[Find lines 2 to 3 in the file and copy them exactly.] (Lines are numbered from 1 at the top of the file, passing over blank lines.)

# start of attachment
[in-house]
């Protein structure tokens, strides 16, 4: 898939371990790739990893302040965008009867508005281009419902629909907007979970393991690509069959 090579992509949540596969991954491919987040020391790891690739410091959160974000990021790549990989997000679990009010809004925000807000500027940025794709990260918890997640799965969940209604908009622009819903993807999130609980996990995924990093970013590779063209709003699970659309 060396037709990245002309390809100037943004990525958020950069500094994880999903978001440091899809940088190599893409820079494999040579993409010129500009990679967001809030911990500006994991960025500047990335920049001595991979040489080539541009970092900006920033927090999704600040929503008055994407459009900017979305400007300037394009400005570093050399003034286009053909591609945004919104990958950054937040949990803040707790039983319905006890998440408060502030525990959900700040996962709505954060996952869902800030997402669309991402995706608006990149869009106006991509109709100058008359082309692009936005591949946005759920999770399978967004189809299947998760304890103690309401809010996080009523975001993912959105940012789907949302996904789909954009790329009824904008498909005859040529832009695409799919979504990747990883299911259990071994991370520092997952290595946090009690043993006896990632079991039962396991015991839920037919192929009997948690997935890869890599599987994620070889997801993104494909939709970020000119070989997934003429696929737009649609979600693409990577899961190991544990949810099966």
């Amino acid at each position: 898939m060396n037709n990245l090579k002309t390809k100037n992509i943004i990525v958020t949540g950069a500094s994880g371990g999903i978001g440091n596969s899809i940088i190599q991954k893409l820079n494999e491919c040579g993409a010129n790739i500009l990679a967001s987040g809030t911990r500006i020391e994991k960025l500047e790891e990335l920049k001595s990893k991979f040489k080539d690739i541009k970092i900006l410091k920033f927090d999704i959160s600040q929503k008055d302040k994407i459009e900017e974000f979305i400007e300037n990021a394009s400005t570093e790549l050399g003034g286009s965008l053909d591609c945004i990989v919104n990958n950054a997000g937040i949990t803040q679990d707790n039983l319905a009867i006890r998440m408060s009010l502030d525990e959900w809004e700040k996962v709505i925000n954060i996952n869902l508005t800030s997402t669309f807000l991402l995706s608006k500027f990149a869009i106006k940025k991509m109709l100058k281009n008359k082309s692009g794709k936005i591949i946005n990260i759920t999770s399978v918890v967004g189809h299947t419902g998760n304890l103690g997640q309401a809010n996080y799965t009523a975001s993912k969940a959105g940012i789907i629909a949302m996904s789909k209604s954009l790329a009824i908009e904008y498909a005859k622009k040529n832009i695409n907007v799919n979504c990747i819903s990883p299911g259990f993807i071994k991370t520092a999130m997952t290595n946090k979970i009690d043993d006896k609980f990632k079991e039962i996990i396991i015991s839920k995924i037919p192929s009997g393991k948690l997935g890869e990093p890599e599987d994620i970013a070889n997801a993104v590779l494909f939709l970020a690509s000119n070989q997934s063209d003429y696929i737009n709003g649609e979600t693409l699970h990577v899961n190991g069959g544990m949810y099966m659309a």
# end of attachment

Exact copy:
């Protein structure tokens, strides 16, 4: 898939371990790739990893302040965008009867508005281009419902629909907007979970393991690509069959 090579992509949540596969991954491919987040020391790891690739410091959160974000990021790549990989997000679990009010809004925000807000500027940025794709990260918890997640799965969940209604908009622009819903993807999130609980996990995924990093970013590779063209709003699970659309 060396037709990245002309390809100037943004990525958020950069500094994880999903978001440091899809940088190599893409820079494999040579993409010129500009990679967001809030911990500006994991960025500047990335920049001595991979040489080539541009970092900006920033927090999704600040929503008055994407459009900017979305400007300037394009400005570093050399003034286009053909591609945004919104990958950054937040949990803040707790039983319905006890998440408060502030525990959900700040996962709505954060996952869902800030997402669309991402995706608006990149869009106006991509109709100058008359082309692009936005591949946005759920999770399978967004189809299947998760304890103690309401809010996080009523975001993912959105940012789907949302996904789909954009790329009824904008498909005859040529832009695409799919979504990747990883299911259990071994991370520092997952290595946090009690043993006896990632079991039962396991015991839920037919192929009997948690997935890869890599599987994620070889997801993104494909939709970020000119070989997934003429696929737009649609979600693409990577899961190991544990949810099966």
């Amino acid at each position: 898939m060396n037709n990245l090579k002309t390809k100037n992509i943004i990525v958020t949540g950069a500094s994880g371990g999903i978001g440091n596969s899809i940088i190599q991954k893409l820079n494999e491919c040579g993409a010129n790739i500009l990679a967001s987040g809030t911990r500006i020391e994991k960025l500047e790891e990335l920049k001595s990893k991979f040489k080539d690739i541009k970092i900006l410091k920033f927090d999704i959160s600040q929503k008055d302040k994407i459009e900017e974000f979305i400007e300037n990021a394009s400005t570093e790549l050399g003034g286009s965008l053909d591609c945004i990989v919104n990958n950054a997000g937040i949990t803040q679990d707790n039983l319905a009867i006890r998440m408060s009010l502030d525990e959900w809004e700040k996962v709505i925000n954060i996952n869902l508005t800030s997402t669309f807000l991402l995706s608006k500027f990149a869009i106006k940025k991509m109709l100058k281009n008359k082309s692009g794709k936005i591949i946005n990260i759920t999770s399978v918890v967004g189809h299947t419902g998760n304890l103690g997640q309401a809010n996080y799965t009523a975001s993912k969940a959105g940012i789907i629909a949302m996904s789909k209604s954009l790329a009824i908009e904008y498909a005859k622009k040529n832009i695409n907007v799919n979504c990747i819903s990883p299911g259990f993807i071994k991370t520092a999130m997952t290595n946090k979970i009690d043993d006896k609980f990632k079991e039962i996990i396991i015991s839920k995924i037919p192929s009997g393991k948690l997935g890869e990093p890599e599987d994620i970013a070889n997801a993104v590779l494909f939709l970020a690509s000119n070989q997934s063209d003429y696929i737009n709003g649609e979600t693409l699970h990577v899961n190991g069959g544990m949810y099966m659309a």